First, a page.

China is reportedly planning to deport eight North Korean defectors who are thought to be under detention at an undisclosed location in the mainland since last month. The detention comes as US pressure on China mounts over stopping North Korea's Kim Jong-un from pursuing his nuclear and missile ambitions.
The North Koreans were captured by authorities sometime in mid-March during a random road check in the city of Shenyang, in northeast China, Human Rights Watch (HRW) said on Monday (24 April). The defectors were apprehended by police as they did not carry valid documentation when they entered China.
The rights group has urged China to disclose where the defectors are being held and also publicly declare that they will not be sent back to North Korea. In addition, the HRW has called on Chinese authorities to either provide asylum to the defectors or allow them to travel to any third country of their choice.
The defection comes amid increased assertiveness by North Korea against the US, South Korea and Japan. The US has often insisted that China step up its rhetoric against Pyongyang, especially since the Trump administration said it would consider all options, including a military strike.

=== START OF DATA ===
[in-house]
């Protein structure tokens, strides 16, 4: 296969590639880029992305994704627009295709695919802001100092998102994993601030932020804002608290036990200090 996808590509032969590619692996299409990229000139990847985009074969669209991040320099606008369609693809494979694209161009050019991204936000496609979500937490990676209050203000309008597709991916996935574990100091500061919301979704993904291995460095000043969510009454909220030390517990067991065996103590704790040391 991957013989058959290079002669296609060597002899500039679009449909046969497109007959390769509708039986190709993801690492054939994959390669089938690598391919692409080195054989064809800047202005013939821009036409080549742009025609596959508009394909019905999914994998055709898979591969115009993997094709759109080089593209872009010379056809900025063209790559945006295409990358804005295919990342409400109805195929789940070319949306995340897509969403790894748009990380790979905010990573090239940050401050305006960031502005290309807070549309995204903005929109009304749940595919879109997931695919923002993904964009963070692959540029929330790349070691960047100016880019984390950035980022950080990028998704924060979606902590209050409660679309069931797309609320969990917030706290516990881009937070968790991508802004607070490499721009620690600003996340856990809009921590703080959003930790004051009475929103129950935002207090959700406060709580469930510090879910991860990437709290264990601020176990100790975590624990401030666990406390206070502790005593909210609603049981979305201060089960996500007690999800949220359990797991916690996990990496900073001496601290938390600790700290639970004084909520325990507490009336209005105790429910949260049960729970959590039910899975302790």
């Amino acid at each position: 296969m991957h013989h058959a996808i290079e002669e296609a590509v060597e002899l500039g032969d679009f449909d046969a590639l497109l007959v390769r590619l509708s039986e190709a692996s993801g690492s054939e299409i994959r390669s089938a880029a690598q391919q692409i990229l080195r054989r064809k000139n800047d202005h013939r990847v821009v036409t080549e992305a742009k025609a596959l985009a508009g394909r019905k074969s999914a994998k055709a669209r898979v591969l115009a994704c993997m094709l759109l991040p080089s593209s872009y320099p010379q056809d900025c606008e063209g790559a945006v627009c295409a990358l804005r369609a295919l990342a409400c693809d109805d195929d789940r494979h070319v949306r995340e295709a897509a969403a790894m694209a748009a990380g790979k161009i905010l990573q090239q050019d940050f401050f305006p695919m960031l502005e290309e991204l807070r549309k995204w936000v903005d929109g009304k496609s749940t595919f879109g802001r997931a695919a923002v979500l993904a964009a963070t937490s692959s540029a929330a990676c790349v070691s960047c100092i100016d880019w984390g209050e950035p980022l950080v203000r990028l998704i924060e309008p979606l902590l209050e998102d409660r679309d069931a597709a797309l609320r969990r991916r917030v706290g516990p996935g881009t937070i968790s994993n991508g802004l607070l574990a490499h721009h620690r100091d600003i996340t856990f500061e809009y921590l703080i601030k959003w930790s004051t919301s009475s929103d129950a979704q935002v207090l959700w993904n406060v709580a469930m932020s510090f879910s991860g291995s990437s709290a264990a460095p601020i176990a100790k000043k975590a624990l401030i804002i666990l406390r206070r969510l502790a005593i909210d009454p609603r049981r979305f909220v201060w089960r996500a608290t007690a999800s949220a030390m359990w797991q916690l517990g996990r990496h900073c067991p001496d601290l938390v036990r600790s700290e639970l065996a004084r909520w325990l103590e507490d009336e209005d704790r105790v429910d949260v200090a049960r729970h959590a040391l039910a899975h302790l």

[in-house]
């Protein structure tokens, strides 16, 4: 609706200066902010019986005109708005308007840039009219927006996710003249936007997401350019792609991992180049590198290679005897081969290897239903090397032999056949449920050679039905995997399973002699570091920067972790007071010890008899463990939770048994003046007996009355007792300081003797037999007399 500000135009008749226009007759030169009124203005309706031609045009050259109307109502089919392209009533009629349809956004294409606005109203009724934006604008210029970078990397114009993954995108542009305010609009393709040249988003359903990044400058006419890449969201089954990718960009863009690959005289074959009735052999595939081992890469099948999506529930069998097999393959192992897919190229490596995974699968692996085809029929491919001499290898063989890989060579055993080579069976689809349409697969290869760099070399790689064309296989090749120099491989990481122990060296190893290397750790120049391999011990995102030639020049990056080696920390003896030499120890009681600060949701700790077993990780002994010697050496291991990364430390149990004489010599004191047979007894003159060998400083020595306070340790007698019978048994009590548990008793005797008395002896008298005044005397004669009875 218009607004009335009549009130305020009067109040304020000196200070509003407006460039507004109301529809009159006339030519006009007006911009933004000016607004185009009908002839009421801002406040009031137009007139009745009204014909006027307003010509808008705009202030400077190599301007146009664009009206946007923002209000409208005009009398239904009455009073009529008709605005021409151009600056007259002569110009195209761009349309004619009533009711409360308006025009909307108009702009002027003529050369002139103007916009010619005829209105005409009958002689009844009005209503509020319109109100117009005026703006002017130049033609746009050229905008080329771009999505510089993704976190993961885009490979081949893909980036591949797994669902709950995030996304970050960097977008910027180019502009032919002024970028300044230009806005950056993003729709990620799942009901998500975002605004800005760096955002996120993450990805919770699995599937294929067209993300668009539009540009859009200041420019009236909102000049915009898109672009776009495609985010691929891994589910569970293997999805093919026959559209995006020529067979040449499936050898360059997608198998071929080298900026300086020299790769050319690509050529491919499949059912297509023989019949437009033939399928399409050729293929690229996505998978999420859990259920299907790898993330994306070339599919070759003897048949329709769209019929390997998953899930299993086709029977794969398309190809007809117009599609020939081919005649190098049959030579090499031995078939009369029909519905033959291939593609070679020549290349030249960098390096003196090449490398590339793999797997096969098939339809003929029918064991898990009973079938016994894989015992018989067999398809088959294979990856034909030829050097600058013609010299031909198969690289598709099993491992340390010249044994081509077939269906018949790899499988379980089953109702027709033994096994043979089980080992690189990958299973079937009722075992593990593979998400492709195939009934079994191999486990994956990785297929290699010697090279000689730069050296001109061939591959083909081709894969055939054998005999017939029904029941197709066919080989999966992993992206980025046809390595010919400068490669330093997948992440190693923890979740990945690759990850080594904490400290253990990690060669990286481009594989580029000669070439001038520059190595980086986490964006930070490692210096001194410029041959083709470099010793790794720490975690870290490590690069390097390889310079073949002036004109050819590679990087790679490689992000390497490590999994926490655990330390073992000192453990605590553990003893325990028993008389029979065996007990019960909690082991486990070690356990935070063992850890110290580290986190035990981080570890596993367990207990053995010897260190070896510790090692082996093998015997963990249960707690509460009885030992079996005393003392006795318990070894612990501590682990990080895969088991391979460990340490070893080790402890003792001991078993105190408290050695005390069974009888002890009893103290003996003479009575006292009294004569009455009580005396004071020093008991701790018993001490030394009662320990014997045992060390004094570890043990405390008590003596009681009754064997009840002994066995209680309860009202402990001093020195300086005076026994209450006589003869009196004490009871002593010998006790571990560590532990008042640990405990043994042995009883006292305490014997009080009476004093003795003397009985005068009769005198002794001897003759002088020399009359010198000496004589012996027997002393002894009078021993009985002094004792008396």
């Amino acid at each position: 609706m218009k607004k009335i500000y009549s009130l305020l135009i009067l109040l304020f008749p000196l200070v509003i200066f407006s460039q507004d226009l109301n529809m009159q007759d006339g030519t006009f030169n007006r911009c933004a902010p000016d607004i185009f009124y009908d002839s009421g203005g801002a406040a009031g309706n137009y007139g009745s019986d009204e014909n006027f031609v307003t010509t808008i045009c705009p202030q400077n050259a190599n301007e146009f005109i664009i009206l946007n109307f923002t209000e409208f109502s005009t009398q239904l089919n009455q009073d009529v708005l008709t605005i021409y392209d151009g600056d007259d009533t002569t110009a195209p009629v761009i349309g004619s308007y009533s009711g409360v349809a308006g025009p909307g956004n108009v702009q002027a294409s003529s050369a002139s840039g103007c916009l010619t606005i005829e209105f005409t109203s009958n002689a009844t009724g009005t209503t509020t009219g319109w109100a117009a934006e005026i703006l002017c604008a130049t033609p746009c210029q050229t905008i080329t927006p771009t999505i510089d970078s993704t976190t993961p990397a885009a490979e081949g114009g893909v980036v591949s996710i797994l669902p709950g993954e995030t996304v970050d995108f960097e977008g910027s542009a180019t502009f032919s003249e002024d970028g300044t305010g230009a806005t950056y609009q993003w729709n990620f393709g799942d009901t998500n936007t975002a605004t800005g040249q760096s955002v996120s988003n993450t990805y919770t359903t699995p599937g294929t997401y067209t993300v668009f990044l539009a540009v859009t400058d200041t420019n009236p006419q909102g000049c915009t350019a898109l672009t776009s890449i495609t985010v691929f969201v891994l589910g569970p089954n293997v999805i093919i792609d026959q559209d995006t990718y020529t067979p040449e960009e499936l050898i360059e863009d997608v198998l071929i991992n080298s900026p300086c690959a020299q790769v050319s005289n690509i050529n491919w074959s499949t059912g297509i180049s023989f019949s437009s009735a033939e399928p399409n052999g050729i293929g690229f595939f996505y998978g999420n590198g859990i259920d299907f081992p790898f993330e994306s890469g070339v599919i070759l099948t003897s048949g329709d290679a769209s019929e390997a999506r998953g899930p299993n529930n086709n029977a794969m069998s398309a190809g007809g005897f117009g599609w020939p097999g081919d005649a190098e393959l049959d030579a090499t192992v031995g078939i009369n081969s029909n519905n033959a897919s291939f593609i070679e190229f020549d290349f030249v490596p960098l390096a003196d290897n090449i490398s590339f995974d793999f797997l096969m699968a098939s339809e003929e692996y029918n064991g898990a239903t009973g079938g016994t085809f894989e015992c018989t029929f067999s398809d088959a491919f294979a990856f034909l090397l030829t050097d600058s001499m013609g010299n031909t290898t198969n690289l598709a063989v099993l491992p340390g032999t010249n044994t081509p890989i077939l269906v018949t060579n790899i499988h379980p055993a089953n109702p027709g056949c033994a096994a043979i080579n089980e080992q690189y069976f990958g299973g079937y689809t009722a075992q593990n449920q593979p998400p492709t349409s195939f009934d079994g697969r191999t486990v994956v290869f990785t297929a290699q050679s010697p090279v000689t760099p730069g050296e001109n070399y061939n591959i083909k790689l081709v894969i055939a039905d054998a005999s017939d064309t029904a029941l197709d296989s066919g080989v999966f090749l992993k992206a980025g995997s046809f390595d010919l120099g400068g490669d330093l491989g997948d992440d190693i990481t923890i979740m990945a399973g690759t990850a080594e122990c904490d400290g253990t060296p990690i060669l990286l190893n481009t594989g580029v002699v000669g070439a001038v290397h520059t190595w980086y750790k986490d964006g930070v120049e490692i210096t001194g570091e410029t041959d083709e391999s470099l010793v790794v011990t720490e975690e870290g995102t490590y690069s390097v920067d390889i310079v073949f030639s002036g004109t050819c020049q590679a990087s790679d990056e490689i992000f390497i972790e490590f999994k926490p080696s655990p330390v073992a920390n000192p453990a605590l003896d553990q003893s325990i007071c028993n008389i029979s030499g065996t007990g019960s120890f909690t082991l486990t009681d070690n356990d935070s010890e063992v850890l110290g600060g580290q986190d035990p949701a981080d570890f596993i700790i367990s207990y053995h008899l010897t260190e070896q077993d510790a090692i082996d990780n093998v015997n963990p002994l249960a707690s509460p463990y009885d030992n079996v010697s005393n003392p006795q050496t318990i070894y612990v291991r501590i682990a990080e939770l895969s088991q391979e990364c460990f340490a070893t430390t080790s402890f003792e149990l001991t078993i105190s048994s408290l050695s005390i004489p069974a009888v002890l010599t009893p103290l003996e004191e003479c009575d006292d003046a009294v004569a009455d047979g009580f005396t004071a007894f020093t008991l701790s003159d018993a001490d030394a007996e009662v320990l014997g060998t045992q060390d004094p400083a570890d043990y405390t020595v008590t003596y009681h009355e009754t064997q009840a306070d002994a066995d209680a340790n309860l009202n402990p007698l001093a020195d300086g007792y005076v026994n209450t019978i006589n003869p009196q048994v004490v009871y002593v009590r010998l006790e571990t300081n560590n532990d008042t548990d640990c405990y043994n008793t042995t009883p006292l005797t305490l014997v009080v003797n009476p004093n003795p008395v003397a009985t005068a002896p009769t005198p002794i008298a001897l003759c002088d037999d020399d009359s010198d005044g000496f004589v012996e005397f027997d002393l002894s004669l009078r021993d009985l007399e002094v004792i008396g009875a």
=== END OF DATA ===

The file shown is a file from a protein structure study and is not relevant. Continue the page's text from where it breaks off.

Phil Robertson, deputy Asia director at Human Rights Watch, called on China not to repatriate the defectors.
"By now, there are plenty of survivor accounts that reveal Kim Jong-un's administration is routinely persecuting those who are forced back to North Korea after departing illegally, and subjecting them to torture, sexual violence, forced labour – and even worse," Robertson said in a statement on Monday.
A Chinese pastor is reported to be helping the North Korean defectors in China. Identified only by the pseudonym Stephan Kim, he said they had sent him a video clip asking for help from US President Donald Trump and his Chinese counterpart Xi Jinping and other world leaders.
The video reportedly showed one of the defectors – a female – saying: "President Trump and Chinese President please save us. If we go back to North Korea we will be dead."
The video was recorded inside a vehicle outside a police station in China.
China has long been stating that those who defect from North Korea are illegal migrants fleeing their country for economic reasons. Beijing terms them criminals and describes those who help them leave the North to the South as kidnappers, Reuters noted.
Several North Koreans attempt to flee the country every year. They first reportedly cross into China before making their way to other countries in the Asia Pacific region. As many as 30,000 people are reported to have defected to South Korea with the help of a few human rights groups or religious organisations.